Source: Nworeport

Several residents of Delaware County Pennsylvania filed a lawsuit Thursday against the former Secretary of State Kathy Boockvar, Delaware County, the Delaware County Board of Elections, and more than a dozen individual elected officials.

The suit followed Wednesday’s night release of videotapes taken by a whistleblower capturing concerning behavior by several elected officials in the Keystone state.

A source familiar with the lawsuit provided access to the tapes, reporting the then-unnamed whistleblower had come forward with video evidence purporting to show Delaware County, Pennsylvania election officials destroying records from the November 2020 general election.

The videos were also filed with a 91-page complaint.

The complaint, filed by Delaware County residents, prevented both detailed alleged violations of state election law during the November 2020 election and claims of a

conspiracy after the election to hide the numerous problems and illegalities that occurred during the last presidential election.

While the minutiae of the election law recited in the complaint may escape the public’s notice, allegations that the defendants conspired to destroy or alter election data, materials, and equipment, “to prevent the discovery of the fraudulent results of the November 3, 2020 election, and the violation of various state and federal election laws,” when coupled with the videos, may finally awaken the sleeping masses to the cause of election integrity.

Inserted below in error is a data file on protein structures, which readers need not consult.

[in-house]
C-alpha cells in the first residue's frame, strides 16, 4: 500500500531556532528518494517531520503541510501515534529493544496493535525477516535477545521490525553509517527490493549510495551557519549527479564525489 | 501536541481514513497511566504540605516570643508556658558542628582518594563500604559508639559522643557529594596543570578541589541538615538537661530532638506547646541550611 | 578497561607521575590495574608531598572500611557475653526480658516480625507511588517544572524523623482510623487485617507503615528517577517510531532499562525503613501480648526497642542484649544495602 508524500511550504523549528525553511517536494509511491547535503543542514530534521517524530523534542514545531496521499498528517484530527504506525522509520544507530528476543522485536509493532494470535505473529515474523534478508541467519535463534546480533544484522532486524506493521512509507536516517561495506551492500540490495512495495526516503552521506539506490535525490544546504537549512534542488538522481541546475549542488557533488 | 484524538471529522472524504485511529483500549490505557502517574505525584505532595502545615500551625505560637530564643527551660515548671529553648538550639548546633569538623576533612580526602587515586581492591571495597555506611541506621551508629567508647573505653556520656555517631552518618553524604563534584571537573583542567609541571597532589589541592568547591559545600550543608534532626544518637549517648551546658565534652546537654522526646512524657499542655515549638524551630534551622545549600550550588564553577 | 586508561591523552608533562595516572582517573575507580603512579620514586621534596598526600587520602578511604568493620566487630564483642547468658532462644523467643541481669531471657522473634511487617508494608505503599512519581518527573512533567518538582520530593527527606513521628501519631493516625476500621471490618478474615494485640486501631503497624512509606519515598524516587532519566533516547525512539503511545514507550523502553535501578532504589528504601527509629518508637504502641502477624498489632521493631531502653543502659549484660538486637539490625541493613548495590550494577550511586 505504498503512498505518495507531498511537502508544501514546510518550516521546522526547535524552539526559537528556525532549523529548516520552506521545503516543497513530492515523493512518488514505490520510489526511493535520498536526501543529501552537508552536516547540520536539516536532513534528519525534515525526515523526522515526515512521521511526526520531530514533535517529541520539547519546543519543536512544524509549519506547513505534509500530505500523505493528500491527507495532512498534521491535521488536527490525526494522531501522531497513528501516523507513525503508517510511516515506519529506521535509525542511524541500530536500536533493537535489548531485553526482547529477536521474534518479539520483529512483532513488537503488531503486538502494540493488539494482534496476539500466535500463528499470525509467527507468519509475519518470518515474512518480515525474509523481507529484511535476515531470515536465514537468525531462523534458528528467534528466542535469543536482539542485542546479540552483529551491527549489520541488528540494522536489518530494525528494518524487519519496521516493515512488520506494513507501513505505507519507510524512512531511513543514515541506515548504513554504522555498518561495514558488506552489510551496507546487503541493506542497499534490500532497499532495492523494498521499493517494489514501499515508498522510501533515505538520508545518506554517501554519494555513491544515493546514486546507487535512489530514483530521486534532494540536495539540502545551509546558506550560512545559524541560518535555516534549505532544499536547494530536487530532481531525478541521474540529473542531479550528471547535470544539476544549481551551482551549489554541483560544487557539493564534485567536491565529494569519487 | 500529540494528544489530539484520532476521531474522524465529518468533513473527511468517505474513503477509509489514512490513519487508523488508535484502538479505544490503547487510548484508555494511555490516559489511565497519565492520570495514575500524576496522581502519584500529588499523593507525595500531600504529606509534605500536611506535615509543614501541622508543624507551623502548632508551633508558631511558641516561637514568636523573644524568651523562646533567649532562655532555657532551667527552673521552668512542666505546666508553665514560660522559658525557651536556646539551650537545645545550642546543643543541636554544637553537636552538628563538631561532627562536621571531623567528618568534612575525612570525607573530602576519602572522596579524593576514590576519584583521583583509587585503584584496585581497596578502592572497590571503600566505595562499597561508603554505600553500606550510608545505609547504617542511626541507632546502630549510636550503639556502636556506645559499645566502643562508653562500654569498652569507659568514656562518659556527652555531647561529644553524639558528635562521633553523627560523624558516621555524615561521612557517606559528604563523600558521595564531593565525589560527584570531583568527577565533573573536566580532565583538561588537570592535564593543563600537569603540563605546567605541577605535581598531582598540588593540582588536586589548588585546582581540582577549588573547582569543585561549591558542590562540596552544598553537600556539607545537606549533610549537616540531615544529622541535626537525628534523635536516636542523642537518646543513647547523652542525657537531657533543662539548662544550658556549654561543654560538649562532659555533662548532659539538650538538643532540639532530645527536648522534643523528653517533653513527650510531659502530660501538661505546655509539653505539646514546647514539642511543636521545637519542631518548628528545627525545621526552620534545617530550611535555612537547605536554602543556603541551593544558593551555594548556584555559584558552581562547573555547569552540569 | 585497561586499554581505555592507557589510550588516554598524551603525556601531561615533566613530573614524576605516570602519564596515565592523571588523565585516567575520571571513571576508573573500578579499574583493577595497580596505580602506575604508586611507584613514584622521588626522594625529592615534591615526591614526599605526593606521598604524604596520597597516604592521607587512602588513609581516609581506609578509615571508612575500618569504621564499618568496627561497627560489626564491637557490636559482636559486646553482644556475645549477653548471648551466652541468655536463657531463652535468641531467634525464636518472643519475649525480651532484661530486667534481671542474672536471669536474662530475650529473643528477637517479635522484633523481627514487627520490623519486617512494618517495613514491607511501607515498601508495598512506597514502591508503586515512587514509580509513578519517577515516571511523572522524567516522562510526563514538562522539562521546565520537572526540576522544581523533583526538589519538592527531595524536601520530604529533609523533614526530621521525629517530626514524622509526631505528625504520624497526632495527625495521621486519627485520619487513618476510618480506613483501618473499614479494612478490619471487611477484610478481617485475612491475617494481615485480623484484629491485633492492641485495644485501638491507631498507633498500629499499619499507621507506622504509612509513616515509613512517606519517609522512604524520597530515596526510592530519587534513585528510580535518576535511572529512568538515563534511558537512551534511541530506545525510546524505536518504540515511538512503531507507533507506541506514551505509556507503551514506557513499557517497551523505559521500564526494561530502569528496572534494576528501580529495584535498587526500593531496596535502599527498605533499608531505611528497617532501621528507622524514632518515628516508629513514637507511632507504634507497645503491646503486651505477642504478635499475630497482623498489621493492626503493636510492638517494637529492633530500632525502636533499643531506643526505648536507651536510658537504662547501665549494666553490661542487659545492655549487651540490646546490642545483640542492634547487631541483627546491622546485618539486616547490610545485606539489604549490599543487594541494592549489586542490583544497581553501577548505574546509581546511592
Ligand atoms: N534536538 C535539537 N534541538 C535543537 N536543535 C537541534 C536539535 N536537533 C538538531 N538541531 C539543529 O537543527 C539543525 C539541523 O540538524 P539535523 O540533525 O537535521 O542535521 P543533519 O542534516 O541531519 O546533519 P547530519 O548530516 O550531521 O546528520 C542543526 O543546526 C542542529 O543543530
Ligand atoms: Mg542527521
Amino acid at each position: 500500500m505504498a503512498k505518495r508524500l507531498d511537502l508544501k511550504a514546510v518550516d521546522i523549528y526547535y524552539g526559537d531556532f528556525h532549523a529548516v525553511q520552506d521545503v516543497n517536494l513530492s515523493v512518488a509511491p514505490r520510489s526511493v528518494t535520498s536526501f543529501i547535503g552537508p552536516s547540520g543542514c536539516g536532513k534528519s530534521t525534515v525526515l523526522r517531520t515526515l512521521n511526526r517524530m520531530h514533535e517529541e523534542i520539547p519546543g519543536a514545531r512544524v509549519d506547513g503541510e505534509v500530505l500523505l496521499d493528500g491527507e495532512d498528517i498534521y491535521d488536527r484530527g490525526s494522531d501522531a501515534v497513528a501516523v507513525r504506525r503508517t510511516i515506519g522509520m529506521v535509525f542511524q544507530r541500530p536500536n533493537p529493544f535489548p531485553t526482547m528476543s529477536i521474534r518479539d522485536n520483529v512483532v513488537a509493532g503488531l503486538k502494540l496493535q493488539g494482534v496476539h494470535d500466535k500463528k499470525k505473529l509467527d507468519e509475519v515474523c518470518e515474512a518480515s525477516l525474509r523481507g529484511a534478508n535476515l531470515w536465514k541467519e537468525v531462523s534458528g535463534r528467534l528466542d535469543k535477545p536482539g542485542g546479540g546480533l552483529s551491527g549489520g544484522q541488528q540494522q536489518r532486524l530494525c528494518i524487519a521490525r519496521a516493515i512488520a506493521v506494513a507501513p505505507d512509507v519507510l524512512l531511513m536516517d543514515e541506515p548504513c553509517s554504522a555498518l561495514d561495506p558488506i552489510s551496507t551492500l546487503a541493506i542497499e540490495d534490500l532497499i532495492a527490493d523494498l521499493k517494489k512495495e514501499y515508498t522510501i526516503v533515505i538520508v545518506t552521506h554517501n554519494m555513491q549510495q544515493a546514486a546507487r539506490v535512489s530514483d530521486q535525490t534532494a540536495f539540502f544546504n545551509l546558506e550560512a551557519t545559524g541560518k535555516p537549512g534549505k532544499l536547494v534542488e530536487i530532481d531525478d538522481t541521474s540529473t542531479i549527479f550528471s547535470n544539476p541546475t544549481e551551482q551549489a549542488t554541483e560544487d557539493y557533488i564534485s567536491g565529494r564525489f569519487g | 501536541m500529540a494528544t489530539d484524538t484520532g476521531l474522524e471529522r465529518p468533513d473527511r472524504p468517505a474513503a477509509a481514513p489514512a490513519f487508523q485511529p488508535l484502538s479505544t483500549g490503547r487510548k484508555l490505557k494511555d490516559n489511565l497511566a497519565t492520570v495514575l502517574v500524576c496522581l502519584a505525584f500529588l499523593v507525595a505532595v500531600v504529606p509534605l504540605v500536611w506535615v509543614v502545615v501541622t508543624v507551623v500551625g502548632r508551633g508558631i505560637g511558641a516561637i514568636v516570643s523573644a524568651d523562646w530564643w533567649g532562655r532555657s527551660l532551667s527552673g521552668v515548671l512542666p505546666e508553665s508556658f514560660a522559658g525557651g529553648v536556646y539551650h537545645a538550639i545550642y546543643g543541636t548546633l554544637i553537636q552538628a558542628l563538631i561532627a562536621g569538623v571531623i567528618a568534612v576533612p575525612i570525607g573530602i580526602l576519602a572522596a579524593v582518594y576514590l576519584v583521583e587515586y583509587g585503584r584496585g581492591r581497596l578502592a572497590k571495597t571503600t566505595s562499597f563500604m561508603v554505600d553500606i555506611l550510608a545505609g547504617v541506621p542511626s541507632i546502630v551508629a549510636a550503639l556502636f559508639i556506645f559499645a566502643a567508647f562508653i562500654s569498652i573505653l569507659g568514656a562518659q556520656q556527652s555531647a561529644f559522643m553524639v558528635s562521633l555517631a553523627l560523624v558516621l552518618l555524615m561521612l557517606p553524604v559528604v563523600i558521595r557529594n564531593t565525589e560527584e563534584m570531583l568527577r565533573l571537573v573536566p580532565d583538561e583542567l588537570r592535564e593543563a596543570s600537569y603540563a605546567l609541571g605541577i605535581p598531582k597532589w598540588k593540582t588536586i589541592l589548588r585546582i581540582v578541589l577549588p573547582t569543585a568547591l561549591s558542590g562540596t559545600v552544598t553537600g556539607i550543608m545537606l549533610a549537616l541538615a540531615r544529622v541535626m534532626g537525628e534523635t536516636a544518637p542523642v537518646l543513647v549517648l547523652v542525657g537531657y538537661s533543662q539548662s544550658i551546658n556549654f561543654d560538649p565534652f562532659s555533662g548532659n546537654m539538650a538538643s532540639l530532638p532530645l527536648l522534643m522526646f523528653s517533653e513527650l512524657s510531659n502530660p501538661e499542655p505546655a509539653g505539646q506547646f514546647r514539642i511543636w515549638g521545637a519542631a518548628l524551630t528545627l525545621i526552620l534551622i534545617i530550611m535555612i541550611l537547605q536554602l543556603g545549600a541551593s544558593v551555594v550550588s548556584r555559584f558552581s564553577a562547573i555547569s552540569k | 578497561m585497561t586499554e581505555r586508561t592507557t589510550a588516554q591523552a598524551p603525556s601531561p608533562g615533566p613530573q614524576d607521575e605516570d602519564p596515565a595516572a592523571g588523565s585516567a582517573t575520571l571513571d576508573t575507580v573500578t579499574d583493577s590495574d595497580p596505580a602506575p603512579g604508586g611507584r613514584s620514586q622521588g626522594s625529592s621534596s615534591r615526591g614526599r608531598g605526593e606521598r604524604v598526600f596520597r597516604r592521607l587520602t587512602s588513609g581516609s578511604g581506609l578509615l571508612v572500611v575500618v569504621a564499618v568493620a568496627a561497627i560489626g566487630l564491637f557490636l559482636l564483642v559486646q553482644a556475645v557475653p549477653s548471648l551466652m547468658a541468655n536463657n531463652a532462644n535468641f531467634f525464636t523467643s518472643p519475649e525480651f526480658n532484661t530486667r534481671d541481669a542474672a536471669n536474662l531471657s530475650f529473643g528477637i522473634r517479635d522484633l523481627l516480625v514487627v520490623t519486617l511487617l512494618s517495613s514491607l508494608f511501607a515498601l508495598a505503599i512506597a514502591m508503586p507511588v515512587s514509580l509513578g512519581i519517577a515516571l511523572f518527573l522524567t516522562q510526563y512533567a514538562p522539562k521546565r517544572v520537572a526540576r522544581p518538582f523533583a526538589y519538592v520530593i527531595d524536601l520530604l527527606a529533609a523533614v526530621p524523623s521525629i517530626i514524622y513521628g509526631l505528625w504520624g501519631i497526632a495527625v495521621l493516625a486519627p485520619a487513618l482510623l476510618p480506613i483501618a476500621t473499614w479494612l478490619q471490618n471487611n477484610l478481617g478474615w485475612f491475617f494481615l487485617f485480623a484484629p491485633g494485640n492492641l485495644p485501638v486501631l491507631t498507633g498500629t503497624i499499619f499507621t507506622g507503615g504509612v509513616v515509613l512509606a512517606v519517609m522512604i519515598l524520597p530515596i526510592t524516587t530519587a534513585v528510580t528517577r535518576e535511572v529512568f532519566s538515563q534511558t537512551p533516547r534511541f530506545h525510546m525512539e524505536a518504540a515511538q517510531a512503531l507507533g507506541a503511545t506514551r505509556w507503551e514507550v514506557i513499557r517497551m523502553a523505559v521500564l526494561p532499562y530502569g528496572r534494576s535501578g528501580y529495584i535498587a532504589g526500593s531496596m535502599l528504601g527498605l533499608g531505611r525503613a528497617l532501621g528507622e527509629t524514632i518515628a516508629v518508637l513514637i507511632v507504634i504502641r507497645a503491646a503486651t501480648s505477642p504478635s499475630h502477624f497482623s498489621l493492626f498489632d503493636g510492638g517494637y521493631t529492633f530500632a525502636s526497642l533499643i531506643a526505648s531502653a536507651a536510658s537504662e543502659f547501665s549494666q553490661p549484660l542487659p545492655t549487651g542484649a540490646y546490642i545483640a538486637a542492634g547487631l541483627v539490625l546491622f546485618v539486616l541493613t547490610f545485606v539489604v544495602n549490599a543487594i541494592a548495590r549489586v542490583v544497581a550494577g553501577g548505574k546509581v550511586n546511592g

After detailing the purported violations of election law and the alleged destruction of election records and the claimed conspiracy, the complaint presented five legal theories for recovery, with Count I for common law fraud, Count II for fraudulent misrepresentation, Count III for negligent misrepresentation, Count IV for a claim for common law quo warranto, which apparently is a Pennsylvania claim for fraud related to elections and Count V for Mandamus and Equitable Relief.

While, if true, the allegations seem to point to violations of the law, none of the claims alleged seem a close fit to the facts referred to the court in the complaint. Also troubling is grasping the remedy the plaintiffs seek.

Typically money damages are awarded for fraud, but how do you monetize the harm to a voter when he is disenfranchised by election officials who counted illegal or fraudulent votes? Likewise, what court order (or mandamus) or other injunction could make the plaintiffs whole again.

The litigation, however, may have served another purpose: To highlight what the plaintiffs insist were widespread violations of state and federal election law and to expose the

the alleged conspiracy to cover up those queries and thereby prevent a repeat in future elections.

Still, the videos may not be enough for those so blinded by their distaste for former President Trump that they fail to see the real threat to our democracy: elections without integrity and an electorate unable to trust the official outcome.